The Motherpeace Tarot is a feminist-inspired deck of tarot cards, in which most of the figures are female. It was created in the late 1970s by two women from Berkeley, California, Karen Vogel and Vicki Noble. The idea for the deck came to them in a vision in 1978. The artwork in the deck is original. Despite its departure from more traditional Tarot iconography, the deck is still in print and widely distributed. Inspiration for the deck comes from myth and literature by and about women, including Greek and Roman myth, and contemporary writers, such as Alice Walker.
"Karen felt our room literally tilt, and Vicki proceeded to have a life changing vision of Goddess energy and transmission of ancient wisdom."
They began working on their own tarot shortly after. The women began devising their new, feminist based deck based on their personal knowledge of feminism, history, alternative healing, and psychic studies. Vogel and Noble explored feminism on each continent. They followed traditions back to their origins, finding out how important women were in indigenous cultures. The Goddess was a very important figure in ancient cultures.
The cards contain custom artwork by Vogel and Noble. All of the scenes depicted are centered on women. The images are meant to focus on the importance of ritual, artistic expression, uniqueness and the idea of a culture that supports one another.
At the time this deck was created, the feminist movement was experiencing a surge in popularity. Women were empowering themselves in a variety of ways, but a great deal of attention was placed on feminist art and the relationships forged between the artist, the work, and the viewer. This time period is often viewed as one of the most progressive eras of feminist artwork. Although the mood of the 1970s was reported to be somewhat dark and uncertain, particularly in the Berkeley area where Vogel and Noble resided, the empowerment that many women gained through exploring their spirituality and artistic selves helped to push them through the decade.
The round shape of the cards is significant. The departure from the normally rectangular shape is meant to represent fertility of women. This draws from classic feminist artwork which also uses many different symbols of fertility and femininity. However, the round shape is not particular to this single deck. Fiona Morgan also created her own deck with round cards. The cards are hard to handle because of their shape but skilled hands can handle them deftly.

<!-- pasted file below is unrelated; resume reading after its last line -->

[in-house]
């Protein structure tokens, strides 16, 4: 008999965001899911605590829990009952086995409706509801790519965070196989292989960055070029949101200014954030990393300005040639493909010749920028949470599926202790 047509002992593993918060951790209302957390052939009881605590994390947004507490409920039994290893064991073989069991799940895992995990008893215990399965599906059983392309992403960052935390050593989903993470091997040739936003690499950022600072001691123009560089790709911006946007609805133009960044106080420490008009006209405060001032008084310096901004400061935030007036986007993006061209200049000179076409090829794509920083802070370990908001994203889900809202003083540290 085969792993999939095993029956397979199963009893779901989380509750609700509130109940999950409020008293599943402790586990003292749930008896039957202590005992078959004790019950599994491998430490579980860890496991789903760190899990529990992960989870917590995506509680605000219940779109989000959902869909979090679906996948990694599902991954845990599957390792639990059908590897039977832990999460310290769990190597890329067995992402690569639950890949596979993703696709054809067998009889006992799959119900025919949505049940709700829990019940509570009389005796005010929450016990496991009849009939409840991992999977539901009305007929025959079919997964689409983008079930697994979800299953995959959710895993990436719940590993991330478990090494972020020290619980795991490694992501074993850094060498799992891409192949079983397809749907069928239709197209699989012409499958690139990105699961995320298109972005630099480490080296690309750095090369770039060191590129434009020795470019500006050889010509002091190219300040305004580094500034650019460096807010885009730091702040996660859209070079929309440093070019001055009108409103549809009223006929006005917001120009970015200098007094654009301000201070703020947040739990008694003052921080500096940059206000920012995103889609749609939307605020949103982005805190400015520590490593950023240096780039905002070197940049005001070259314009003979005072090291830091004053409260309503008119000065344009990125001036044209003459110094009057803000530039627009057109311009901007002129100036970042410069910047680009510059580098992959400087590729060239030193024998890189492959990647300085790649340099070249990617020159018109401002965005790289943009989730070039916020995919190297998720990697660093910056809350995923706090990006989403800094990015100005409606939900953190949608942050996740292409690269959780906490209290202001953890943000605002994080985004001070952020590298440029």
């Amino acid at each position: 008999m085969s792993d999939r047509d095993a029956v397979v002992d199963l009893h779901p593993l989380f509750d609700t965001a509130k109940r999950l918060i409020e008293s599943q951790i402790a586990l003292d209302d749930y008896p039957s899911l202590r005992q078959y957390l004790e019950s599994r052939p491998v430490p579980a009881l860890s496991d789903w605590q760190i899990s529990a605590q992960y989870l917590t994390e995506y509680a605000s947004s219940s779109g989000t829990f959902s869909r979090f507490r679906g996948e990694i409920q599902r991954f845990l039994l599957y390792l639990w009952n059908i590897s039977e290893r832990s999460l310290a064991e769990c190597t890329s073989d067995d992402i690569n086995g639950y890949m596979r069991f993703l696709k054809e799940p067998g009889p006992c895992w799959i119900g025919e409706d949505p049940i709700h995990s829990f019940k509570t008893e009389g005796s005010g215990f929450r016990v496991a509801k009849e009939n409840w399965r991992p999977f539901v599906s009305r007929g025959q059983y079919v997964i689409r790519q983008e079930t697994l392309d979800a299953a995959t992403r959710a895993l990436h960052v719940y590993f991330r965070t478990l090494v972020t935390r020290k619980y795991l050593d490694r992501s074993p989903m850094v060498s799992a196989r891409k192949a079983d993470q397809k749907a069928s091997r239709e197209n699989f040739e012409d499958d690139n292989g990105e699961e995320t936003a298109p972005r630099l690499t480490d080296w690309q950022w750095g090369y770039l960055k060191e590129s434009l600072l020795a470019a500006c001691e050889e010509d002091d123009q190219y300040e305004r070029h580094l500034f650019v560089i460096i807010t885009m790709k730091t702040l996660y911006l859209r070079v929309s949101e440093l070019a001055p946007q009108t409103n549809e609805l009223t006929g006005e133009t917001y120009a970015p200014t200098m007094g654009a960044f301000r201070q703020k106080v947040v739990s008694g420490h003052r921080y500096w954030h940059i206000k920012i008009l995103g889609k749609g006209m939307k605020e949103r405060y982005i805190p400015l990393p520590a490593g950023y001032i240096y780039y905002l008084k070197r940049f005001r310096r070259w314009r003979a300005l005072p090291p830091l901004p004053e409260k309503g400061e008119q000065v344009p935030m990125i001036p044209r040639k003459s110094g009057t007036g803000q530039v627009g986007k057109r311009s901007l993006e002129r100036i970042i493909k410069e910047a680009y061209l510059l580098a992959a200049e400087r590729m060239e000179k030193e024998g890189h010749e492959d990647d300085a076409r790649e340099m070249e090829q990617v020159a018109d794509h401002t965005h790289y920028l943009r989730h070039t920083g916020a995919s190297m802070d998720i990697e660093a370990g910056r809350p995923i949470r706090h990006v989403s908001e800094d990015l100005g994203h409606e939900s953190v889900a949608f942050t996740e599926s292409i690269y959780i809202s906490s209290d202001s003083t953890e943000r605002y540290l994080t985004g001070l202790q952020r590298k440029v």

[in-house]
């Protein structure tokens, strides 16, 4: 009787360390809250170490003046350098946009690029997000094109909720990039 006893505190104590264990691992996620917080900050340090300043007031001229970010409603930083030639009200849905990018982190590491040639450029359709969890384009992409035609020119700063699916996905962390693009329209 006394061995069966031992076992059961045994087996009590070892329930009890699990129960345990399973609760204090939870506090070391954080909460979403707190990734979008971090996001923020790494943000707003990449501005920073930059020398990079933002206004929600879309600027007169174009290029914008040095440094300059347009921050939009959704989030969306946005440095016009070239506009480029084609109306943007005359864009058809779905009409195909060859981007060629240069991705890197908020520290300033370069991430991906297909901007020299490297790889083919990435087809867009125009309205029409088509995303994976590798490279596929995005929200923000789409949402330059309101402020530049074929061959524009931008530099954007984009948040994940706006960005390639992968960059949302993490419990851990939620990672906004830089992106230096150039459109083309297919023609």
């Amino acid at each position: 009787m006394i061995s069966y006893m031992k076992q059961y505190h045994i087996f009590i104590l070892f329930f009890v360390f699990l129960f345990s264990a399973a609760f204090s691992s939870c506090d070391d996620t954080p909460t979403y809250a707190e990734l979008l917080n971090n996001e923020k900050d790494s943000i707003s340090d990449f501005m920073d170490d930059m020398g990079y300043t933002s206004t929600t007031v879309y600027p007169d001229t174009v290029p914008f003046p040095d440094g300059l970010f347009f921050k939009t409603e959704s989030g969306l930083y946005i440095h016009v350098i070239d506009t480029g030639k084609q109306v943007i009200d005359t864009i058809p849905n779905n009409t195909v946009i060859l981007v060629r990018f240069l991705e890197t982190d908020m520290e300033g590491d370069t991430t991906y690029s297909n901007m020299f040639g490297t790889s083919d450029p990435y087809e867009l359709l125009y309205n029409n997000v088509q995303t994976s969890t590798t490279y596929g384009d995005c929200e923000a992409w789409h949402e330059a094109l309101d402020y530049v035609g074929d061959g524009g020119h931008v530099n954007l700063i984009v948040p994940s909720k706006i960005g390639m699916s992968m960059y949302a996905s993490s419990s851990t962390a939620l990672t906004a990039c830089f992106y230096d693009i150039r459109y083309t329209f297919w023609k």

There are some differences between the Motherpeace deck and other traditional tarot decks.
- VIII is Justice as opposed to Strength
- IX is The Crone as opposed to The Hermit
- XI is Strength as opposed to Justice
- XII is The Hanged One as opposed to The Hanged Man
The changes in the Motherpeace's Minor Arcana are seen in the Court Cards
- Daughter replaces the Page
- Son replaces the Knight
- Priestess replaces the Queen
- Shaman replaces the King
These changes bring the mind back to the family rather than the monarchy that no longer exists. By having these characters instead of the originals the Motherpeace deck suggests that we can make our own future.
This deck has its own tarot spread. The spread consists of eleven card set in a circular pattern. The circular pattern is repeated in the cards used. The circle is the symbol of women and femininity. The cards are read in a particular pattern, each card meaning something different.
1 Who or where you are at the moment.
2 Atmosphere what's behind the question.
3 Cross Current The lesson you need to learn.
4 Root unconscious influences in the body.
5 Sky Personality, spirit, how you behave.
6 Passing Away events up to last week.
7 Near future Tomorrow to next week.
8 Self Concept How you see yourself.
9 Hopes and fears if Major Arcana, a reality.
10 House Group/persons you are connected to.
11 Outcome Should be Major Arcana. If not,draw up to three cards until Major Arcana appears.If none, outcome is mixed.
- "Motherpeace Tarot :: Welcome", n.d., http://www.motherpeace.com/index.php.
- "Origins of the Motherpeace Tarot". Retrieved September 30, 2011.
- Broude, Garrard, and Brodsky, power of feminist art: the American movement of the 1970s, history and impact (New York: H.N. Abrams, 1994).
- William Graebner, Patty's Got A Gun (Chicago: University of Chicago Press, 2008).
- Zajko and Leonard, Laughing with Medusa: classical myth and feminist thought, Classical presences (New York: Oxford University Press, 2006).
- Greer, Mary K. (2002). Tarot for your self a workbook for personal transformation. Franklin Lakes, NJ: New Page Books. p. 216.
- Joyce Goggin, "A History of Otherness: Tarot and Playing Cards from Early Modern Europe," Journal for the Academic Study of Magic, no. 1 (2003): 45-73.